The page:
• To not be allowed to go to Church, or to have the option and knowing that there is always next week, sleep in this sunday because the earlier saturday night showing of the movie was sold out and so you had to stay up late to see it?
  • To be raped by heathen soldiers, or to be so indoctrinated by society (and it's sexual freedoms and infatuations) around you that you end up willingly offering yourself to heathens?
  • To toss your babies into the Thames river rather than face the waiting persecution in Soviet Russia, or to be persuaded to toss your babies out of your womb rather than face the troubles of parental responsibilities?

I could go on and I am sure you are able to think of a few examples of your own. I guess what I am asking is this: Is it better to face death, or to be taught death? While I, by no means, would welcome outright has to admit, that at least under those circumstances you knew where you stood. In this world and specifically in this society, I worry about being able to see the edge of the cliff that we are presently dancing around.

Maybe spending some time with the monastics this weekend will help me personally to see the cliff's edge in my own life...but we as Christians certainly need some powerful radar to discern things in this world and I think precious few of us have it. Thank God for the Church.


jp said…
I'm sure glad you clued me in on "rock-badgers" or else the reference would have just sailed past me. It was good to spend a little time with you at the Monastery the last couple days. When I recover from the intensity of this weekend, I'll re-read your post and see if I can't get past the rock-badger.
Anonymous said…
It was good to finally meet you after reading your stuff for the past couple of years. And yes, Annette was startled at hearing that Mrs. Paradosis and she were at the monastery at the same time. Small Orthodox NW world, isn't it? Re' your comments: we have the TV on for the first time since the retreat, and I'm finding it remarkably noisy and unpleasant, especially after the timelessness and peace of even a brief time among the sisters of the monastery, and the brothers assmbled for the weekend. Guess maybe we don't really need Direct TV, even though baseball season is upon us. (Go M's!) Too bad we can't get Ancient Faith Broadcasting over the air...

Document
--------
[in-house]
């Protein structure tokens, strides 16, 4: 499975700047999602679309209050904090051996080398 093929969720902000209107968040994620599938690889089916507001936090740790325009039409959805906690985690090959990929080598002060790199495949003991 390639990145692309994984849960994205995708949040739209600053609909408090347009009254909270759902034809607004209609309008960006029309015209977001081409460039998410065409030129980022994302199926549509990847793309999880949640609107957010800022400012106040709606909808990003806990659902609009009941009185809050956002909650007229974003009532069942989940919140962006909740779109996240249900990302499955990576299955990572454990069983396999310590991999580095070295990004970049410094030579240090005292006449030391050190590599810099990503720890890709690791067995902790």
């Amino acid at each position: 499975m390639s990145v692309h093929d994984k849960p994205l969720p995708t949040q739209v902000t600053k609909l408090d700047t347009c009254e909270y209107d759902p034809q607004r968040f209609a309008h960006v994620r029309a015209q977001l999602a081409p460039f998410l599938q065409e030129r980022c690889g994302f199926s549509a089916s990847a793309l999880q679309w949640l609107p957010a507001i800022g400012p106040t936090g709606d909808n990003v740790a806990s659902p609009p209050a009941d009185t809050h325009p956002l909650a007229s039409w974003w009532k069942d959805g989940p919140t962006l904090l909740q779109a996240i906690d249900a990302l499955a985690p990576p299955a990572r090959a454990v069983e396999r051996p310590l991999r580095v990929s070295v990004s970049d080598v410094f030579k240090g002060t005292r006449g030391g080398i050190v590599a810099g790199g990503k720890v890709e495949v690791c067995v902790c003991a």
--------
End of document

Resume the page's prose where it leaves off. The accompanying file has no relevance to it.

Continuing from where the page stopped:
Scott in Gladstone
Karl said…

Another Northwest Orthodox Bloggers Conference and I missed it. :)
jp said… shoulda come with Josh and me instead of being a responsible adult and all...
fdj said…
Believe me, Karl...had my wife not physically kicked me out of the house I would not have felt that I could have gone either. She survived the kids and I was immensely glad I went for many reasons not the least of which was getting to meet Scott and Bill.

Next year Karl :) If you irritate your wife as much as I do mine she'll boot you out too.
Fr. David said…

Wonderful thoughts on this "glorious freedom" we have here in the States.

To face death or be taught it...hmm. Reminds me of a pastor I heard in college who said it was easy (relatively speaking) to die for Christ; what was harder and more admirable was to live for Him with constant devotion.
fdj said…
I've heard that too B-P...

I'd often thought that at least SOME of the martyrs would have preferred to be given the chance to try the "living for Christ" deal.

Either way, we are all called to matrydom.